When Phil and I went through the medical procedure of conceiving our children, the doctor handed us a packet of photocopies with ART terminology, diagrams, and illustrations of human embryogenesis. The page I remember best had a drawing of the morula, a 16-cell, early-stage embryo. I remember it well because it looks like a blackberry (and gets its name from the mulberry).
After our first IVF attempt, we counted ourselves extremely lucky to have an extra handful of those berries to put on ice. (The correct terms are embryos and cryopreservation, but the image of berries in a freezer is more pleasing to my non-scientific imagination.)
It had taken some time, but we’d finally crossed the starting line to become parents. Grateful and thrilled, we had a baby girl several months later, born on her due date. Then, after a few years of getting the hang of parenting one child, it seemed like the right time to revisit our frozen berries.
As we’d hoped, most of the embryos survived the deep freeze. However, by the day of the scheduled procedure, only two were alive—still a pretty great number. The doctor implanted those last two survivors, and we waited.
Neither one lived.
We were abruptly done having kids. It was suddenly time to face reality: we had one miraculous child, and probably would have no more. Dazed and disappointed, we were finished.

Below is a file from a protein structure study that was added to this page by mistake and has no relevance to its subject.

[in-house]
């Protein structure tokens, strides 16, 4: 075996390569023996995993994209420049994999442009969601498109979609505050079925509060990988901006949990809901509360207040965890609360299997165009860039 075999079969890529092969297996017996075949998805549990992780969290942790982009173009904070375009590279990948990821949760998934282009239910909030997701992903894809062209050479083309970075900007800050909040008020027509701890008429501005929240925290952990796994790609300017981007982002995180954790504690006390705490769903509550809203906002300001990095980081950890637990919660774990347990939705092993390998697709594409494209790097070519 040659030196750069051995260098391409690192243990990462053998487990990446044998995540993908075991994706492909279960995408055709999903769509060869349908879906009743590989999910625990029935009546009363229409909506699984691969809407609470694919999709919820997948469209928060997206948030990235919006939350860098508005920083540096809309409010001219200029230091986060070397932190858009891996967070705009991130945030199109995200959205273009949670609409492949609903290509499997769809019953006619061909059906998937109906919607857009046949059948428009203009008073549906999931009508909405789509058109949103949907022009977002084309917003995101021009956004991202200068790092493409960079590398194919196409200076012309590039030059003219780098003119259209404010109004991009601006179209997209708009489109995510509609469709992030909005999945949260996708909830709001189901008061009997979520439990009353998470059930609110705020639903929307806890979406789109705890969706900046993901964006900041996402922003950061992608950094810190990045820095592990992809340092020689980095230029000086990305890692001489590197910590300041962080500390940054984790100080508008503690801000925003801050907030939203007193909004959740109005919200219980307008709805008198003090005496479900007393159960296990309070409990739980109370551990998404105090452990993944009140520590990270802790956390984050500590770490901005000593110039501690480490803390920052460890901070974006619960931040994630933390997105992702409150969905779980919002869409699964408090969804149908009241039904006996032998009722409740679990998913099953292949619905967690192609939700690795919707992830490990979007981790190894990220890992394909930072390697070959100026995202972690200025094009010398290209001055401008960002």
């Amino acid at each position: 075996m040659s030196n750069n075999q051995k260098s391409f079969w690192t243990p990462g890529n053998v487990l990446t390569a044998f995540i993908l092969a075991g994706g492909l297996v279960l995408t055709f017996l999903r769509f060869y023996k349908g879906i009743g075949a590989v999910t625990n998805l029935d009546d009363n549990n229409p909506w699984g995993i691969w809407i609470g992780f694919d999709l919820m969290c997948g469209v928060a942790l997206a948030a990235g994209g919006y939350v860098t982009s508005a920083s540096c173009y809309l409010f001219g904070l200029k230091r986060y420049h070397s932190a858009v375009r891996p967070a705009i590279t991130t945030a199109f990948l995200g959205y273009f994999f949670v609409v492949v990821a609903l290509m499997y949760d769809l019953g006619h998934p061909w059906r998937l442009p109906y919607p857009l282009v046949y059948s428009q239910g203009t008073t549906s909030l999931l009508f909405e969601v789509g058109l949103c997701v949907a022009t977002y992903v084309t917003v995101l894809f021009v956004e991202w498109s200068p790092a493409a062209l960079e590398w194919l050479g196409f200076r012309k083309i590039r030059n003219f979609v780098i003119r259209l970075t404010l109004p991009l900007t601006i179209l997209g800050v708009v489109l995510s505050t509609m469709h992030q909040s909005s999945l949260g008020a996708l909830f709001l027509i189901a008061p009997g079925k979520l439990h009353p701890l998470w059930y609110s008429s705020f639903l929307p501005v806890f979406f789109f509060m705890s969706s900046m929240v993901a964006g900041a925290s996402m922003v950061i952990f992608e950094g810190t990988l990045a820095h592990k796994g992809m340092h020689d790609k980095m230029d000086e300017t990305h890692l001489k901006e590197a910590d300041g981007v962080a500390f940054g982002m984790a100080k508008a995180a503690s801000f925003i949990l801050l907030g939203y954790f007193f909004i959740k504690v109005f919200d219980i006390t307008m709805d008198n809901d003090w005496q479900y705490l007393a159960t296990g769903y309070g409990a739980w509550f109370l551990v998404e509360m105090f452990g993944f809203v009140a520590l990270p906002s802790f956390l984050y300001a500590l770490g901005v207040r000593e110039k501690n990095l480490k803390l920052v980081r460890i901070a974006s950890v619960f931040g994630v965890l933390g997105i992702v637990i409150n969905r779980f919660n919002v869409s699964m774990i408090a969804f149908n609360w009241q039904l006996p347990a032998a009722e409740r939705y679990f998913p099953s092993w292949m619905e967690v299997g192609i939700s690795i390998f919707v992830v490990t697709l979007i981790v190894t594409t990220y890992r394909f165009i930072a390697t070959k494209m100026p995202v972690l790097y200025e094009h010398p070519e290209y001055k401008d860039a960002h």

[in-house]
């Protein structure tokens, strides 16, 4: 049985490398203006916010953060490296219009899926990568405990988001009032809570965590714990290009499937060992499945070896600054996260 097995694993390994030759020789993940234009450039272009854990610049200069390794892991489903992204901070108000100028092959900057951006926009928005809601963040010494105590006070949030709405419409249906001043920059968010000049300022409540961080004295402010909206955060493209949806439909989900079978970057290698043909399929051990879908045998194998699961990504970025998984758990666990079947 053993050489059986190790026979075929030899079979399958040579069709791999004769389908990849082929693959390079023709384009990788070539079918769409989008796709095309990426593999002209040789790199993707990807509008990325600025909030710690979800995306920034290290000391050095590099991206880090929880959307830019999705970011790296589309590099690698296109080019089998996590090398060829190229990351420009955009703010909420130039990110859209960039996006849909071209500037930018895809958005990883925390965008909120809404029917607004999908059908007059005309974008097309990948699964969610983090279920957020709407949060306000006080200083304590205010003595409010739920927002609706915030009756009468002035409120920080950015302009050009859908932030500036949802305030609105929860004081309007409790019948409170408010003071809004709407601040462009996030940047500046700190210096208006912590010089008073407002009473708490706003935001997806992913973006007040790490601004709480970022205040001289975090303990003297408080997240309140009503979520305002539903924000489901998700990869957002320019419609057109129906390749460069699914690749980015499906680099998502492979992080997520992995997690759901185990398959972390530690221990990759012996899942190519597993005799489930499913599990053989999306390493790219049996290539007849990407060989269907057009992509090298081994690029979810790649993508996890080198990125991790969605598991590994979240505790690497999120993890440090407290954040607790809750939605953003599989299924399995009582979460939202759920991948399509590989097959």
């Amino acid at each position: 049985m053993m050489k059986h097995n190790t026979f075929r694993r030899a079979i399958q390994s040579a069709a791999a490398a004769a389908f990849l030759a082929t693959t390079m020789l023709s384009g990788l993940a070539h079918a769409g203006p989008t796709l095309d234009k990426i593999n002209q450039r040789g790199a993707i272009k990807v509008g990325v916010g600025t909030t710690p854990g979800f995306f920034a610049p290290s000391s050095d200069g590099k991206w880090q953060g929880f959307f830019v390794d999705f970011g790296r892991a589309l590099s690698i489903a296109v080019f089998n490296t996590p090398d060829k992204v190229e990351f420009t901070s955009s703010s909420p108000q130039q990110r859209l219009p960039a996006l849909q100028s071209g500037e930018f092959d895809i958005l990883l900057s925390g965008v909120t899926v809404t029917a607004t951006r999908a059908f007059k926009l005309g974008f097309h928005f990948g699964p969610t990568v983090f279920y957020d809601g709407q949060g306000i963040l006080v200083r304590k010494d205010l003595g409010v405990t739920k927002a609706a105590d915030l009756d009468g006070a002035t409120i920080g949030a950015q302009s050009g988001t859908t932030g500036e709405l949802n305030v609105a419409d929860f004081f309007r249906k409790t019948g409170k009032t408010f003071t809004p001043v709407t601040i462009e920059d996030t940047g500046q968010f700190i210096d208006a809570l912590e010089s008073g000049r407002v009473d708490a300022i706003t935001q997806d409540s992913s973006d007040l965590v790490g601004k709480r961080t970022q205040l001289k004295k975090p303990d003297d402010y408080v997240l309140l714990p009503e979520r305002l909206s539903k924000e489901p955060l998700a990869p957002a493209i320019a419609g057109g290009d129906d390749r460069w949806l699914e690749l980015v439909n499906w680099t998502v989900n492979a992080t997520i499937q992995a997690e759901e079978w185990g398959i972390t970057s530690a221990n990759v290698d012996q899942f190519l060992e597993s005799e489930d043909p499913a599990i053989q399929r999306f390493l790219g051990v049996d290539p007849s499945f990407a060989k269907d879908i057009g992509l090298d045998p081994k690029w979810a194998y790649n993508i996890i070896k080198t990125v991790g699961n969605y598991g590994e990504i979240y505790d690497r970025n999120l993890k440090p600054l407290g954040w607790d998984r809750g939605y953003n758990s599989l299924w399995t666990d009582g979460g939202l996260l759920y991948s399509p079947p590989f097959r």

Father James Martin writes, “So one day you say to yourself, with infinite sadness, ‘It’s over,’ or, ‘It is finished.’ Jesus is with you on this. We cannot be sure, but it’s reasonable to think that as he hung on the cross—abandoned, bereft, and in pain—he may have wondered what was going to happen to his disciples after his death. . . . Almost as difficult as the physical and spiritual pain is the pain of lost possibilities.” From Seven Last Words
How well I understand this phrase, the pain of lost possibilities. When we had embryos waiting, I held out hope. When it was suddenly over, I grieved their loss–as well as their lost potential. And for too long, I dwelled on what I couldn’t have.
“It is finished”: the sixth Last Word from the cross is so simple yet loaded with significance. Just the night before, Jesus had prayed, “Father, if you are willing, take this cup from me,” not at all eager to endure the suffering that awaited him.
He might have said, “It’s not fair,” or “It’s not what I wanted,” or even “It’s not worth it.” Instead, he said, Father, it’s not my will but your will that I came to do.
Notably, Jesus’ statement can also be translated, “It is accomplished.” That is, at his last breath he’d finished his tasks. He must have felt both relieved and totally vulnerable. His arrest, the trial, the crucifixion—it all happened so fast. And now, it was over.
For Jesus, it was finished—already. (Let’s not rush to the sequel just yet.)
You and I–as long as we’re still breathing–we’re not finished. Don’t let anyone tell you the pain of lost possibilities is not real, but recognize that life has other possibilities in store. As long as we’re alive, God has work for us: loving, giving, helping, all the while burning off our despair as fuel for the mission.
Even when it seems to be over, it’s not over.